Plato Data Intelligence.
Vertical Search & Ai.

Top four things to consider when building an eKYC solution (David Vilf)


Millions are spent annually on Know Your Customer (KYC) and anti-money laundering (AML) procedures as businesses strive to confirm identities and fight money laundering. The rise of online banking and payments has made due diligence increasingly complex to navigate – so what elements should you consider when building a robust and reliable eKYC solution?

1. Adopt a Multi-Layered Approach to Regulatory Compliance

Any eKYC solution must be built with a multi-layered approach. When you are dealing with cybercriminals, they have a myriad of stolen data and sophisticated tools to access your system. Their methods involve stealing credentials and tampering with identity documents or circumventing biometric checks with 3D masks to try and appear compliant and genuine to successfully onboard. It is simply not enough to have one KYC or one AML check at onboarding. If cybercriminals have umpteen ways to try and subvert the onboarding process, then similarly businesses must have more than one type, or more than one layer of defence at onboarding too.

For example, having an AML layer checking for PEPs, Sanctions, Adverse Media and global watchlists should only be the first step in AML compliance – but for businesses to consistently know their customer throughout the customer lifecycle, a layer of ongoing monitoring should also be applied. After all, you may onboard a customer who is 100% compliant at that moment in time, but 6 months later that same customer might fall under the PEP or sanctions category by for instance becoming a politician or having moved to a sanctioned country, respectively.

Businesses should look for digital identity solutions that offer a curated library of identity verification services and layer automated document and biometric solutions with trusted global data sources and fraud detection signals.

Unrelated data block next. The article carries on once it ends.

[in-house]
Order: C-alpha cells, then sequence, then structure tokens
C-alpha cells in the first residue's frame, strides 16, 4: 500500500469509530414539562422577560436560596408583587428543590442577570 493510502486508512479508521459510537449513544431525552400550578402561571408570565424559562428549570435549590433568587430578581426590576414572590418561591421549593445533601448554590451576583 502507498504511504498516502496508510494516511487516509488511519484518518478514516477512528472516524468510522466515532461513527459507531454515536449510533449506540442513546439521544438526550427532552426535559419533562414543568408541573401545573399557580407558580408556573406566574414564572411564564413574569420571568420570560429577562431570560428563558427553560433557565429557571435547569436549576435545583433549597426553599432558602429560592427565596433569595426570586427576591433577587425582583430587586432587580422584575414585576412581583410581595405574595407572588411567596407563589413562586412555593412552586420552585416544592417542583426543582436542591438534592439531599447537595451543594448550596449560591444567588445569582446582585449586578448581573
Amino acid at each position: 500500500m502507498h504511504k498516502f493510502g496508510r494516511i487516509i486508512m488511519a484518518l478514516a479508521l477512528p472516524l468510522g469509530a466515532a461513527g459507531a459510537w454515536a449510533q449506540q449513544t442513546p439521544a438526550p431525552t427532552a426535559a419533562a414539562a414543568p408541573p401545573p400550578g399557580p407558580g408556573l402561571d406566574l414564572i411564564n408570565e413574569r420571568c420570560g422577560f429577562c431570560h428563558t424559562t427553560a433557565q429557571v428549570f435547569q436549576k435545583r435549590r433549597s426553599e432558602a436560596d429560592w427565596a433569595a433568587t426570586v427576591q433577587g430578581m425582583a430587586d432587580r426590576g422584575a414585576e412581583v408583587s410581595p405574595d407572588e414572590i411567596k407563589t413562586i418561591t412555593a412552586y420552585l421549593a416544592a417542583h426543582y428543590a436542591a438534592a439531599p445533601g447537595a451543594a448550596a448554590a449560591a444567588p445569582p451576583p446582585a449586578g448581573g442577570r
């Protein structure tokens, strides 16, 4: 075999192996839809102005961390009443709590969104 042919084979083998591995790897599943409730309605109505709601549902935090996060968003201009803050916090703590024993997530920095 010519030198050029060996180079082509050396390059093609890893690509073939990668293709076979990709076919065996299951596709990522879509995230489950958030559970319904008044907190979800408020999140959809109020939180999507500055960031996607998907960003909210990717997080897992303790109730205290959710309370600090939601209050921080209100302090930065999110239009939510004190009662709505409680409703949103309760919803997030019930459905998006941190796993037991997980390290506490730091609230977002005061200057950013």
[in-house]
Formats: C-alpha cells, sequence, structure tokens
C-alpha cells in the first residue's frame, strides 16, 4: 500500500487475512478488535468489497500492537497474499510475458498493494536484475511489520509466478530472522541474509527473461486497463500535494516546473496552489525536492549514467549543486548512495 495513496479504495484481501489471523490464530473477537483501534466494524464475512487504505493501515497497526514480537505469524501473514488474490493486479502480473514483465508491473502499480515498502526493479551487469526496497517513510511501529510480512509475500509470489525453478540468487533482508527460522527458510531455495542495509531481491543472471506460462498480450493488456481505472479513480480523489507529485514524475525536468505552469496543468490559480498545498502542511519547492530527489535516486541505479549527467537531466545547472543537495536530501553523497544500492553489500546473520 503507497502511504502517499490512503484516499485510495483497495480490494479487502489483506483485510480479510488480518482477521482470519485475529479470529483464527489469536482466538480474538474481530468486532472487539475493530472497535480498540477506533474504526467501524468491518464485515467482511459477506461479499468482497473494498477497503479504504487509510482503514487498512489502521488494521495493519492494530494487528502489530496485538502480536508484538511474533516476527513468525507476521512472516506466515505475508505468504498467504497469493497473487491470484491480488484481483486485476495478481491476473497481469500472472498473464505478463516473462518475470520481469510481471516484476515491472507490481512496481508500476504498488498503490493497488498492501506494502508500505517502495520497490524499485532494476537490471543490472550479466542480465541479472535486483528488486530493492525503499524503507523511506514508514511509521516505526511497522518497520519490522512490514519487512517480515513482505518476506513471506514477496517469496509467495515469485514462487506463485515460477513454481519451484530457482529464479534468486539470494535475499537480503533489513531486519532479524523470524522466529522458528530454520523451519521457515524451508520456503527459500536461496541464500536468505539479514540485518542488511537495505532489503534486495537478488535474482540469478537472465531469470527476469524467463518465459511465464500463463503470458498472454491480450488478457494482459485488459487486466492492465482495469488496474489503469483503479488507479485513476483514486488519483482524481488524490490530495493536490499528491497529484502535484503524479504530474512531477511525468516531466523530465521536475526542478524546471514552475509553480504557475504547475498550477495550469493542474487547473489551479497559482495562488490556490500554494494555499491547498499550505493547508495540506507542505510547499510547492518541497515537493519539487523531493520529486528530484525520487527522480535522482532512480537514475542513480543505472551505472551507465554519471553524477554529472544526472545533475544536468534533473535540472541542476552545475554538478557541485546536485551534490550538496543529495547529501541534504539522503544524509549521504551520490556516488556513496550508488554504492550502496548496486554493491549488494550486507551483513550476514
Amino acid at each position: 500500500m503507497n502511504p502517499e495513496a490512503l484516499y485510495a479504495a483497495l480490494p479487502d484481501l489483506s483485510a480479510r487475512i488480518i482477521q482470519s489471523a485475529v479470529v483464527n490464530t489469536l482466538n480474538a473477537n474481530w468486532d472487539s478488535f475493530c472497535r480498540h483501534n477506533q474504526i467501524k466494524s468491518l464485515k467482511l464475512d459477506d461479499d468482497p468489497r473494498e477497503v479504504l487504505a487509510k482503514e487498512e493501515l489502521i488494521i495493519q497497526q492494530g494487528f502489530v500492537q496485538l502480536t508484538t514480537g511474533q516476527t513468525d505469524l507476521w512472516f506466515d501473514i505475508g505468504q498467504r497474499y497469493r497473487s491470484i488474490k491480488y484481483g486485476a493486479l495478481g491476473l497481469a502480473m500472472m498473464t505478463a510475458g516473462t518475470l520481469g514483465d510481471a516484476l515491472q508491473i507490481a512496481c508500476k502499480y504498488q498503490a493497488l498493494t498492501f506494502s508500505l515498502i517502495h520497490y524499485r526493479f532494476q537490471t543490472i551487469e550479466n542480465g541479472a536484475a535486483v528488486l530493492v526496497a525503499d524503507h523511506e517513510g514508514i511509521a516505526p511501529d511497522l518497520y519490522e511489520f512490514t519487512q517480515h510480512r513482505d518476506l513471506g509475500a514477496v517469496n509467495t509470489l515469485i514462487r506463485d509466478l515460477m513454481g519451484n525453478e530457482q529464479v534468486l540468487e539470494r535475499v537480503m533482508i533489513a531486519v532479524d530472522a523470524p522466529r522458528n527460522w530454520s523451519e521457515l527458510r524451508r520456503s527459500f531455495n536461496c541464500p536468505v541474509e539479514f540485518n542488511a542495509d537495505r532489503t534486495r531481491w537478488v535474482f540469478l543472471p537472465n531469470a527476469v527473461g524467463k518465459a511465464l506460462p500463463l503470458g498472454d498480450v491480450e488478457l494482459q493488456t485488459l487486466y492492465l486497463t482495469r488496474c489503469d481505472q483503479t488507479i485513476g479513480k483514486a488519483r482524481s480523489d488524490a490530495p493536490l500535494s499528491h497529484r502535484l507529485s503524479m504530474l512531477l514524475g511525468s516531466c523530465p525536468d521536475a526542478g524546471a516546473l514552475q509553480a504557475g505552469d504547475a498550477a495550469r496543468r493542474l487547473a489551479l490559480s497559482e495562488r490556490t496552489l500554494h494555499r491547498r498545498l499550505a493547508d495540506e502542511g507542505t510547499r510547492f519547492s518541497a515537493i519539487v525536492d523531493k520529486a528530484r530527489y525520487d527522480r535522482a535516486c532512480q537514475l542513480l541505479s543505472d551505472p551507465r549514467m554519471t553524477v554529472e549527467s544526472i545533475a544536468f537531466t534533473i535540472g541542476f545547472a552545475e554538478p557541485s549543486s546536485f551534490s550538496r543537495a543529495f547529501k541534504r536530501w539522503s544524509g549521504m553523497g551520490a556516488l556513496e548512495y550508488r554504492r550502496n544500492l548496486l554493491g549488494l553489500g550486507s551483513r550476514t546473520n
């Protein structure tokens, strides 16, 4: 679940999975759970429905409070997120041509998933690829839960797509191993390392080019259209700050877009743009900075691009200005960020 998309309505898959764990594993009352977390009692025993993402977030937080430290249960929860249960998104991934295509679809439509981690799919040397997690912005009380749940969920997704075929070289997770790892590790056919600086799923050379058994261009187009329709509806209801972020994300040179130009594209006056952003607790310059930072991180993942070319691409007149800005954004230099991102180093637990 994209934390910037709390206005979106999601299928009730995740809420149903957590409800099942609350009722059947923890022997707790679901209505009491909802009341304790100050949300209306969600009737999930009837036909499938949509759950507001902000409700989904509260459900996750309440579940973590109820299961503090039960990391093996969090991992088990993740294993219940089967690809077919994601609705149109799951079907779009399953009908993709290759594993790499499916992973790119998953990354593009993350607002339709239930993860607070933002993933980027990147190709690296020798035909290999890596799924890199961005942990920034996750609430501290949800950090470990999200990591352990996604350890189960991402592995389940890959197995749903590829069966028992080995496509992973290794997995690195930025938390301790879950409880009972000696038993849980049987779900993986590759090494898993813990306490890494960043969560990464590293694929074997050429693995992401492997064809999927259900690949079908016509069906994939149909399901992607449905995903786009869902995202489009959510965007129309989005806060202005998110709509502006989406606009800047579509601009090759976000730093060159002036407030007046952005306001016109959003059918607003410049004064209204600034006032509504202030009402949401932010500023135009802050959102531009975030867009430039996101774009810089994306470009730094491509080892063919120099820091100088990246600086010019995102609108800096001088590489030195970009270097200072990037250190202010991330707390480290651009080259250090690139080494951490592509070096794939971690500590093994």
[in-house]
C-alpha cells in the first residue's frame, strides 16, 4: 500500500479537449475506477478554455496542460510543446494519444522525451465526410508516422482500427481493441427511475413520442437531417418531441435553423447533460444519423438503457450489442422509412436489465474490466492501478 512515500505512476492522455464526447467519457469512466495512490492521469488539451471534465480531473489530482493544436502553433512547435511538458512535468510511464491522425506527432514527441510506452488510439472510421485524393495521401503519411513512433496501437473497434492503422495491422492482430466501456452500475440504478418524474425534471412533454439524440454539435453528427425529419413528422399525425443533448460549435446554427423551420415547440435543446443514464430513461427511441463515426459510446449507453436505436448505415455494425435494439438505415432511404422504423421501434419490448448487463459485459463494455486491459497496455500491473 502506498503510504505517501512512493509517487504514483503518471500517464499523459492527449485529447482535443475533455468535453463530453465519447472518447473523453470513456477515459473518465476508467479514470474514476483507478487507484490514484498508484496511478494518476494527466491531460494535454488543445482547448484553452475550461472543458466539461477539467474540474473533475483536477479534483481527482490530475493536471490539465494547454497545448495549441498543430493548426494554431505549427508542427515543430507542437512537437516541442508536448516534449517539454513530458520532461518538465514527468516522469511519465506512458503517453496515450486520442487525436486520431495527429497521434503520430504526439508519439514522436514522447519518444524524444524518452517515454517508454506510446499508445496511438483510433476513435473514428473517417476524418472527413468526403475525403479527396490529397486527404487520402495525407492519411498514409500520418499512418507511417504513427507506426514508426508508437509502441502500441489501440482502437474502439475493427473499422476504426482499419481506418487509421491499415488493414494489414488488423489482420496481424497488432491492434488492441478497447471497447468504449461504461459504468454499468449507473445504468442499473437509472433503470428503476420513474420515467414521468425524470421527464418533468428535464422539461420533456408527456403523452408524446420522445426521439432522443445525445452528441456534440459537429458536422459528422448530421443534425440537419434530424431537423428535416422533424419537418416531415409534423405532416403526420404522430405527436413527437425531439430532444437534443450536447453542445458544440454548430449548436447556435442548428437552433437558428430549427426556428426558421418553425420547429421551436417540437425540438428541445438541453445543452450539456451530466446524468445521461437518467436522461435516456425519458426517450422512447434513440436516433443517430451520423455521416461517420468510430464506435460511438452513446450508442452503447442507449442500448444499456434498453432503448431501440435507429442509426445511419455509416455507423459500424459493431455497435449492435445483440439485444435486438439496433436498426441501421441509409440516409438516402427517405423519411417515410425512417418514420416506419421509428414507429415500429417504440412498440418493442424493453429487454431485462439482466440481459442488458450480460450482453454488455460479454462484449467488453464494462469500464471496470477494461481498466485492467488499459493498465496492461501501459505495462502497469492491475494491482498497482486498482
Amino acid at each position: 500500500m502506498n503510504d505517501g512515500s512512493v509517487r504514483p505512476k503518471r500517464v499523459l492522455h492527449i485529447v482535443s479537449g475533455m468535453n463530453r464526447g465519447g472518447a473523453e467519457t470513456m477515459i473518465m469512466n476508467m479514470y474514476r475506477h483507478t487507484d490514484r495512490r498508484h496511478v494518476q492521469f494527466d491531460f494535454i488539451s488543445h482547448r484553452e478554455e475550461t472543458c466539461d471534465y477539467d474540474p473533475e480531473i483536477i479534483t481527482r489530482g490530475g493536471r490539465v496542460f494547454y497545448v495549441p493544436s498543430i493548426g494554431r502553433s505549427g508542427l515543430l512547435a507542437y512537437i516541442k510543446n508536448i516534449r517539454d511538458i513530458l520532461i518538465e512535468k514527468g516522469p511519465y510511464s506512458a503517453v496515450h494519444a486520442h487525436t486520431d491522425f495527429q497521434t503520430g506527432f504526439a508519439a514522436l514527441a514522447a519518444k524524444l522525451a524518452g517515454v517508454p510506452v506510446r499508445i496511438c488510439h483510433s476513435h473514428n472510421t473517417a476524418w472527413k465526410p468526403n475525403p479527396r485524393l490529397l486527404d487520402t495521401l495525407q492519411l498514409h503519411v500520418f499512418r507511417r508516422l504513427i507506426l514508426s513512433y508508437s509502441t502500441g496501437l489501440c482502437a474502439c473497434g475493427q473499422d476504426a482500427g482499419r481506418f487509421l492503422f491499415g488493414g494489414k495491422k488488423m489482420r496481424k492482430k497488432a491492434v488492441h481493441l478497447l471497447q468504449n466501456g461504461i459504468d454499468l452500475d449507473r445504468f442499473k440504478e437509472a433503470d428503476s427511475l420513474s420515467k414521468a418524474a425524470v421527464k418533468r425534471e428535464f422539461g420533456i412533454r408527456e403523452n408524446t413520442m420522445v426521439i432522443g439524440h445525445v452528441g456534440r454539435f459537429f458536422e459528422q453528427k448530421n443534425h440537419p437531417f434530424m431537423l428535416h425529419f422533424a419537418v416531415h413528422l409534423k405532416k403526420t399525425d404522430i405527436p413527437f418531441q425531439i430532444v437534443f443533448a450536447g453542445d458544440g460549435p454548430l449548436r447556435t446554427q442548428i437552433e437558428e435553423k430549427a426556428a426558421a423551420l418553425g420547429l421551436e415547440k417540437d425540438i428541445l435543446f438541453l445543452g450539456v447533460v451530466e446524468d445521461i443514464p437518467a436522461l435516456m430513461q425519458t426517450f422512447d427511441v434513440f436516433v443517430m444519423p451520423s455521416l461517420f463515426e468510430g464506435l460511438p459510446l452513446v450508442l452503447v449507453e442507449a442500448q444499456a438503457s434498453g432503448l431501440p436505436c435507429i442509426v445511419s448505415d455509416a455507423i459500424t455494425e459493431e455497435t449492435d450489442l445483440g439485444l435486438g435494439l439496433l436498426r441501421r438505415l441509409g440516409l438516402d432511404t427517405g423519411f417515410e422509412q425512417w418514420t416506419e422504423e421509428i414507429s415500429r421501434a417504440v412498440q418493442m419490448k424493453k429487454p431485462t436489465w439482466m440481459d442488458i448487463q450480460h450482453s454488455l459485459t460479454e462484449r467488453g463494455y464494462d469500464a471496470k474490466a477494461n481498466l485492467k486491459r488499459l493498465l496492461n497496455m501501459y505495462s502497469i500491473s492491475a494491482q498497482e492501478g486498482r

2. Embed Flexibility into the eKYC Process

An eKYC process needs to be built with flexibility in mind, so that business can accommodate and target a variety of existing and new customer bases, respectively.

An eKYC process built with a layered approach in mind enables businesses to build workflows that minimize friction for the customer while carefully assessing their risk profiles. Depending on your KYC requirements, you could start with standard KYC checks against publicly available sources and databases – and for highly regulated industries such as banking, adding a document verification and biometric layer lets you anchor a customer to a legal government issued identity and feel confident that the person behind the screen is the same as that in their document.   

Businesses should look to build multiple KYC workflows optimized for different market conditions, geographies, and risk tolerance that achieve the lowest fraud and highest end-user conversion rates, without the need to invest in additional customer support. This will enable your business to have the flexibility to take each customer on the right path, allowing low-risk customers to get fast access and direct riskier customers to enhanced KYC or AML verifications.

3. Fighting Fraud within the eKYC Process